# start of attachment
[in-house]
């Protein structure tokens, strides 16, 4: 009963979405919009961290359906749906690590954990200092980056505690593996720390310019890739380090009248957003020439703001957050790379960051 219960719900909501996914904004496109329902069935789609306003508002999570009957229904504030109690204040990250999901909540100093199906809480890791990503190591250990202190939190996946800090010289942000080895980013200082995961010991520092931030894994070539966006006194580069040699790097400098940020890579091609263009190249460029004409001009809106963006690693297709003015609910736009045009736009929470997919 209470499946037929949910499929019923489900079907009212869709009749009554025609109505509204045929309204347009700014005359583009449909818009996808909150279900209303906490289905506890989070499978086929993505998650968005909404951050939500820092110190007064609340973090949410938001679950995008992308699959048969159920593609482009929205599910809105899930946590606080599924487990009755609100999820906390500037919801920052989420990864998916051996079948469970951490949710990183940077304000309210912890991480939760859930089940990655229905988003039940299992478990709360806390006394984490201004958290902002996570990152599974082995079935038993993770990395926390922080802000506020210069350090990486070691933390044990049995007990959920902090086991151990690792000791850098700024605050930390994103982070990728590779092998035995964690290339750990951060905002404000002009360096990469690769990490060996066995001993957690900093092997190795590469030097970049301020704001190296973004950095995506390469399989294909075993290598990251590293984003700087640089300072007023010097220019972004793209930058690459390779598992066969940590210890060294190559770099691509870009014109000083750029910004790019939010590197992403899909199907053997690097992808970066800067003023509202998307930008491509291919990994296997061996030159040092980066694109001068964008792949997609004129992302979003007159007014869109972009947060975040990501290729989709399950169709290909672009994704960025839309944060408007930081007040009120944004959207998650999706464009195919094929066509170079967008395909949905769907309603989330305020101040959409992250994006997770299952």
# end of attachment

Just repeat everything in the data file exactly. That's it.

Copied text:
[in-house]
């Protein structure tokens, strides 16, 4: 009963979405919009961290359906749906690590954990200092980056505690593996720390310019890739380090009248957003020439703001957050790379960051 219960719900909501996914904004496109329902069935789609306003508002999570009957229904504030109690204040990250999901909540100093199906809480890791990503190591250990202190939190996946800090010289942000080895980013200082995961010991520092931030894994070539966006006194580069040699790097400098940020890579091609263009190249460029004409001009809106963006690693297709003015609910736009045009736009929470997919 209470499946037929949910499929019923489900079907009212869709009749009554025609109505509204045929309204347009700014005359583009449909818009996808909150279900209303906490289905506890989070499978086929993505998650968005909404951050939500820092110190007064609340973090949410938001679950995008992308699959048969159920593609482009929205599910809105899930946590606080599924487990009755609100999820906390500037919801920052989420990864998916051996079948469970951490949710990183940077304000309210912890991480939760859930089940990655229905988003039940299992478990709360806390006394984490201004958290902002996570990152599974082995079935038993993770990395926390922080802000506020210069350090990486070691933390044990049995007990959920902090086991151990690792000791850098700024605050930390994103982070990728590779092998035995964690290339750990951060905002404000002009360096990469690769990490060996066995001993957690900093092997190795590469030097970049301020704001190296973004950095995506390469399989294909075993290598990251590293984003700087640089300072007023010097220019972004793209930058690459390779598992066969940590210890060294190559770099691509870009014109000083750029910004790019939010590197992403899909199907053997690097992808970066800067003023509202998307930008491509291919990994296997061996030159040092980066694109001068964008792949997609004129992302979003007159007014869109972009947060975040990501290729989709399950169709290909672009994704960025839309944060408007930081007040009120944004959207998650999706464009195919094929066509170079967008395909949905769907309603989330305020101040959409992250994006997770299952």